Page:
When my parents said that I had to graduate early, I wanted to cry. College is advertised as the best four years of our lives — afterward, it’s a downward spiral. At least so we’re told.
Naturally, I’m terrified.
In fact, I try not to think about it, even as my finals preparations are interspersed with job applications. Still, as the winter graduation ceremony approaches I can’t help but wonder: Am I ready?
Honestly, I don’t know.
Looking back, I have realized that the College of William and Mary has tried hard to prepare us for real life.
Take the Units, for example: We should see them as trial runs. If we can survive living in those, we’re ready for the 12-by-12 foot apartments some will call home upon landing that dream job in Lower Manhattan — although admittedly, Colonial Williamsburg is a far cry from Times Square. We can dodge horse droppings, no problem, but dodging a New York taxi is a skill few of us have mastered.
I think that I can learn, however.
That, to me, is what college is all about: exploring new interests, testing our abilities, taking on challenges. By the time we receive our diplomas, we should sound like the Little Engine that Could: I think I can, I think I can.
It begins the moment we step foot on campus for freshman orientation. All of a sudden, we’re thrust into a brand new environment filled with strangers.
Most of us, I’m sure, experienced some degree of anxiety. Would we fit in? Would we make friends? Those same questions come up when we think about entering the real world, but this time, we know we’ll be okay.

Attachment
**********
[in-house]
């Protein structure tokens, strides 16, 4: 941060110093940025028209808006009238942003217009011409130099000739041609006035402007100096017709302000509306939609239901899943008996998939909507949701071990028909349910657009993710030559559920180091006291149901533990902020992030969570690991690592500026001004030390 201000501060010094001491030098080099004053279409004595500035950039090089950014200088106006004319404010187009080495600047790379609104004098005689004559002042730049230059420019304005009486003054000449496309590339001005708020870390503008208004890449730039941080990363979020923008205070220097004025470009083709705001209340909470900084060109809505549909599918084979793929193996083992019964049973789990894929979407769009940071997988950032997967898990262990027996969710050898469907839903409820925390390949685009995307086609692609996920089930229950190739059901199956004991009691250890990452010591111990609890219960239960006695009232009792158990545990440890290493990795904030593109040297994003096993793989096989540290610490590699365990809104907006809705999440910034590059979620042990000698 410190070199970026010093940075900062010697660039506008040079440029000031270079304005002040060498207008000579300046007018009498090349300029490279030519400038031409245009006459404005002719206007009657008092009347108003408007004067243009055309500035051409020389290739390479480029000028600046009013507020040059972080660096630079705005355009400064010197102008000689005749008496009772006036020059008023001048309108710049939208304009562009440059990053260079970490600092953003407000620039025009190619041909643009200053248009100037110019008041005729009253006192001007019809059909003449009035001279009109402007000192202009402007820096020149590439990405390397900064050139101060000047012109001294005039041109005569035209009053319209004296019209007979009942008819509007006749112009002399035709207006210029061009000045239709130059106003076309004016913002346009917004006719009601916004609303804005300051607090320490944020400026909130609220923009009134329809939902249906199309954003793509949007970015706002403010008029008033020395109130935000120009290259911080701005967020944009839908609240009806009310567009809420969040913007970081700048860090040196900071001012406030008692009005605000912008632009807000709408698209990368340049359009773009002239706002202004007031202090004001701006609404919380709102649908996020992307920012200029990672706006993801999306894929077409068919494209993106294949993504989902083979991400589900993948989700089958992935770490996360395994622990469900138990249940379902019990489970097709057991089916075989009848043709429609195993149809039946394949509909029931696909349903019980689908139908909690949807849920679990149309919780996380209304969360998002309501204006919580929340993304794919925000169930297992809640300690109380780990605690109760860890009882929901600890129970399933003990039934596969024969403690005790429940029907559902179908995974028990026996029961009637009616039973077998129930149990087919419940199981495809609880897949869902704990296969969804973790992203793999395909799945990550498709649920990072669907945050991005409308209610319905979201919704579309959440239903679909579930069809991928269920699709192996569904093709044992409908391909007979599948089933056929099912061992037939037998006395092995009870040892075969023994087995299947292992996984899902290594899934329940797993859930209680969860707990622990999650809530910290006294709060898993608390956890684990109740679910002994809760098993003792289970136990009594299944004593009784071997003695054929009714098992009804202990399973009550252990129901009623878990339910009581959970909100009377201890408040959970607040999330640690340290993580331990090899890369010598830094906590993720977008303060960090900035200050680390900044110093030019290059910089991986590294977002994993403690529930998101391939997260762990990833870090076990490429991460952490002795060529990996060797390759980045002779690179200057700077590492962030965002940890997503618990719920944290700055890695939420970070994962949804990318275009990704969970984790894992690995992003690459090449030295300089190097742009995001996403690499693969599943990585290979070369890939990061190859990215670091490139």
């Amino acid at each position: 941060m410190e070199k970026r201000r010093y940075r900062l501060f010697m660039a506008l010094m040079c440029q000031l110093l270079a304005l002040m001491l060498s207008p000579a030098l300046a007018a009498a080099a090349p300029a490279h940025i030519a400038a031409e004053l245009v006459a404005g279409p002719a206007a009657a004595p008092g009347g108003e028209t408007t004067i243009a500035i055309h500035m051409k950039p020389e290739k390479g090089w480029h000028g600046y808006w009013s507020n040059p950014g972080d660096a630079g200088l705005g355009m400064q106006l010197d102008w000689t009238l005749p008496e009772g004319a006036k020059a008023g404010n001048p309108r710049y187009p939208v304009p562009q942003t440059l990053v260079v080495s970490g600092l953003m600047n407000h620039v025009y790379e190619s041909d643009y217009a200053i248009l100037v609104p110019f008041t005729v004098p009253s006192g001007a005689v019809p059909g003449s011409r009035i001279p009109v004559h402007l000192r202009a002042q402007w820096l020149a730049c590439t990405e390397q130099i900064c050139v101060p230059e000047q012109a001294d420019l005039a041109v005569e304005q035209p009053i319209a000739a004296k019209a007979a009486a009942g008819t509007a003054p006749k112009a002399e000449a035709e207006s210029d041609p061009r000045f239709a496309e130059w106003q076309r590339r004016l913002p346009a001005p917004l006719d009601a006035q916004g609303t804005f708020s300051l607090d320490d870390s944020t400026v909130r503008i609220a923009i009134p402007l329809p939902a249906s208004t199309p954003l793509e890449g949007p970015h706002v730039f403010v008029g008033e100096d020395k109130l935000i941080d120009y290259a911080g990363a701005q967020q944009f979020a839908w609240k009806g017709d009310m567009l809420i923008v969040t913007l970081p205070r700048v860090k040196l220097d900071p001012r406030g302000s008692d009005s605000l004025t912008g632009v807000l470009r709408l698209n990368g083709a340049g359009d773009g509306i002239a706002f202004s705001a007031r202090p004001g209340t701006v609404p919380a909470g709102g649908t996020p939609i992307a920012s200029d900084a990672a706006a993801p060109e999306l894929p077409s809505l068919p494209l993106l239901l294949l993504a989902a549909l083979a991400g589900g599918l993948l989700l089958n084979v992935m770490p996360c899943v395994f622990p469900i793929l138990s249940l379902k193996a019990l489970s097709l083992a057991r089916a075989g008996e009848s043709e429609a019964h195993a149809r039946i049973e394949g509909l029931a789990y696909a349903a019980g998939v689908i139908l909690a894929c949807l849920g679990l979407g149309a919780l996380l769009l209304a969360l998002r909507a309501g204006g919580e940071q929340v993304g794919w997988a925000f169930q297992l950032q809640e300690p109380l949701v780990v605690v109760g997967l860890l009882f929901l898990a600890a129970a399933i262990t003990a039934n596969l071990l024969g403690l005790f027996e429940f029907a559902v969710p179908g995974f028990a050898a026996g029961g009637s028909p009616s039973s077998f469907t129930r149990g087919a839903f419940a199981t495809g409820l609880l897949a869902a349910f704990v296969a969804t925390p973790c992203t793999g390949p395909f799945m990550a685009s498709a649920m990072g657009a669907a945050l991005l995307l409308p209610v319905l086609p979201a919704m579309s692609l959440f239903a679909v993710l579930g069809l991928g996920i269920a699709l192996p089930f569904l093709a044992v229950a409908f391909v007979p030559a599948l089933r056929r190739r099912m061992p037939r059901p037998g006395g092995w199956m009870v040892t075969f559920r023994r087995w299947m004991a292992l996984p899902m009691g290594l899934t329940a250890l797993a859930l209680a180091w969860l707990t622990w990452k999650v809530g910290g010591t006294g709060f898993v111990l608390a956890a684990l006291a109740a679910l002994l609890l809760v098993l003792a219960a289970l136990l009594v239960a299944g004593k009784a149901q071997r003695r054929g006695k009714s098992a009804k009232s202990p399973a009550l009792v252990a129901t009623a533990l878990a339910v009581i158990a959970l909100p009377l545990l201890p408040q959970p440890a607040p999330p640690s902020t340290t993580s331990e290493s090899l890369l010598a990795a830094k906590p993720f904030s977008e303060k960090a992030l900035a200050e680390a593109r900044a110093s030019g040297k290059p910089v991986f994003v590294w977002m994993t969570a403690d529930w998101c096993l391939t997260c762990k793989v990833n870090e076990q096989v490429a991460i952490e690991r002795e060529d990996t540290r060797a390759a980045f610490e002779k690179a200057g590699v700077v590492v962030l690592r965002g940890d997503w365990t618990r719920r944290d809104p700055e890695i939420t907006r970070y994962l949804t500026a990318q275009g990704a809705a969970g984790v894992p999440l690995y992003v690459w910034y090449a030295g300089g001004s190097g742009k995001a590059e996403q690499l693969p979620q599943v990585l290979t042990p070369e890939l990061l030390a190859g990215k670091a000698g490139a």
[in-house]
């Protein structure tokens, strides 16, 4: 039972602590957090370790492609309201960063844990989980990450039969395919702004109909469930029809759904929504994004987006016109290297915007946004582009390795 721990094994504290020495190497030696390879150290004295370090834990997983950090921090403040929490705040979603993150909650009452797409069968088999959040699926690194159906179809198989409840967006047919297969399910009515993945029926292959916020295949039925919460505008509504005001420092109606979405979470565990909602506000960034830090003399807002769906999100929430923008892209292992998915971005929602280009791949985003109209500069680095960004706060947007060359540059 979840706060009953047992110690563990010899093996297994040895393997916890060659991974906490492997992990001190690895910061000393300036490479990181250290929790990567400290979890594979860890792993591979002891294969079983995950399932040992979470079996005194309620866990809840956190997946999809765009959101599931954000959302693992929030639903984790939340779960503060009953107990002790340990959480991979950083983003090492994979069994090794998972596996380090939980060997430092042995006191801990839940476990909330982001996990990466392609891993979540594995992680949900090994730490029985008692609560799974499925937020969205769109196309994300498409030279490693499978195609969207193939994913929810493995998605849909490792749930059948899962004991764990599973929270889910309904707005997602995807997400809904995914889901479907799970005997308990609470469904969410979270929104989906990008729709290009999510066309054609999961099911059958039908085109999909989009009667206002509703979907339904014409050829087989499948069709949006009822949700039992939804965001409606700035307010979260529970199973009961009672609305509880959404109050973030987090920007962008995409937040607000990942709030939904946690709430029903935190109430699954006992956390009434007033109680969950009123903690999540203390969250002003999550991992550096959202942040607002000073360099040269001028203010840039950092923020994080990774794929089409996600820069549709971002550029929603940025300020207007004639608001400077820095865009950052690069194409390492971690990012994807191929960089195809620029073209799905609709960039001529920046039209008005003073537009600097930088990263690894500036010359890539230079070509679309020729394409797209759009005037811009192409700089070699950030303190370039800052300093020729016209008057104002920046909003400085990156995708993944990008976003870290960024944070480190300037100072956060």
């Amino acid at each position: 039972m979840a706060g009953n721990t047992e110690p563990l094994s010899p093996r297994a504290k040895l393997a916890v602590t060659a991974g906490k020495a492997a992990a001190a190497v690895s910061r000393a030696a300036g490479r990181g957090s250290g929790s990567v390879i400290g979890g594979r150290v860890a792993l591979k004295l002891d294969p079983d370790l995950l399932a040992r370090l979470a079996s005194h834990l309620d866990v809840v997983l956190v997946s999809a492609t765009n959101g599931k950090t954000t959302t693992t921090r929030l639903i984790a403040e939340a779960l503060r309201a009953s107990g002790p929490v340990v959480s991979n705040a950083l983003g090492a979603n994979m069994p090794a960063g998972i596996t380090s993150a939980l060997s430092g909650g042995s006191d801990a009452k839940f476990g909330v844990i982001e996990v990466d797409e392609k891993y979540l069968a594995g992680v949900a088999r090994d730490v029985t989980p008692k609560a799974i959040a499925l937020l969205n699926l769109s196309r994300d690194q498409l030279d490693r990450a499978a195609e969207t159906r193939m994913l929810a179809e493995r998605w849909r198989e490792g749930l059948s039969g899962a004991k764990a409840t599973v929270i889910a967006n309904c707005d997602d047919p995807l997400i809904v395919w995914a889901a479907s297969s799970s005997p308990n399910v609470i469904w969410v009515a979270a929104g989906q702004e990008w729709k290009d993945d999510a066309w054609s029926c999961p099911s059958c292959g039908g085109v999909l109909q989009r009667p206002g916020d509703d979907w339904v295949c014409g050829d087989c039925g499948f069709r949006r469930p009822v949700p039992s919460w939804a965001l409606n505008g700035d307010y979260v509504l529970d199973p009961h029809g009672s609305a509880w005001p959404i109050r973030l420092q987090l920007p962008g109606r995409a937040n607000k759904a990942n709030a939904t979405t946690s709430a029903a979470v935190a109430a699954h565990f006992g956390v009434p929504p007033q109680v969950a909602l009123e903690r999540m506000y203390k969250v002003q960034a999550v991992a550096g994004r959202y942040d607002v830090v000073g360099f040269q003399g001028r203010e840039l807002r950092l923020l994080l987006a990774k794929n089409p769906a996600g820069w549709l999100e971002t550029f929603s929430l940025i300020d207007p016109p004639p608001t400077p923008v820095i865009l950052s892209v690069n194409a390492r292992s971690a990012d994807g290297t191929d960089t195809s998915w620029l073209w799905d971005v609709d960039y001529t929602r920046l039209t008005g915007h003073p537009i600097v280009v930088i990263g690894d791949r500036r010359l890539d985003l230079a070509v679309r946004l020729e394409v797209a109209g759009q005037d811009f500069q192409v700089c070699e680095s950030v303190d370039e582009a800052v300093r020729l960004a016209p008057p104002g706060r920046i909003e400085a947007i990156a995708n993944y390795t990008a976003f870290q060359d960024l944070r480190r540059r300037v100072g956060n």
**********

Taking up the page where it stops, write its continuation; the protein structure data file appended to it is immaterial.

The College doesn’t let us get too comfortable. According to the Reves Center for International Studies, 45.7 percent of undergraduates study abroad, and I think most people will agree when I say that experience, more than any other at the College, prepares us for life beyond campus. Even if we do study abroad through a College program, chances are we won’t know our fellow travelers. It’s freshman year all over again, except this time we’re in a foreign country. Everything is new: language, food and social customs.
It was abroad that I learned the extent of my capabilities. I could master a new language. If I got lost, I could find my way again. I could navigate crises: missed flights, sketchy neighborhoods, the looming threat of malaria and dengue fever. And most of all, traveling abroad reminded me that the world is a big place. It’s so easy to get trapped in Williamsburg that sometimes we forget that fact.
As far as preparing us for the real world goes, our academic courses are secondary. They’ve improved my writing and analytical skills, but only a handful have changed me: A workshop in creative writing, for instance, gave me an intimate look at the hopes, fears and struggles of my peers. A class on social exclusion instilled in me a desire to fix things. Adventure Games taught me how to rappel off buildings, a very useful talent.
College courses can, however, force us to master life skills such as time management, even though most of us are currently scrambling to finish term papers that were assigned, well … a long time ago, and multitasking, as we’ve juggled classes and homework, clubs and sports, part-time jobs and social lives.
So, back to the original question: Are we prepared for the real world?
In reality, we won’t know until we’re out there, no matter what alumni say. Of course, there will be a period of adjustment as we move to a new place with a new job and the responsibilities that come with it. And then there’s the momentous task of figuring out what to do when we don’t have mountains of homework each night.
Am I ready? I don’t know, but I say bring it on.
Email Samantha Farkas at firstname.lastname@example.org.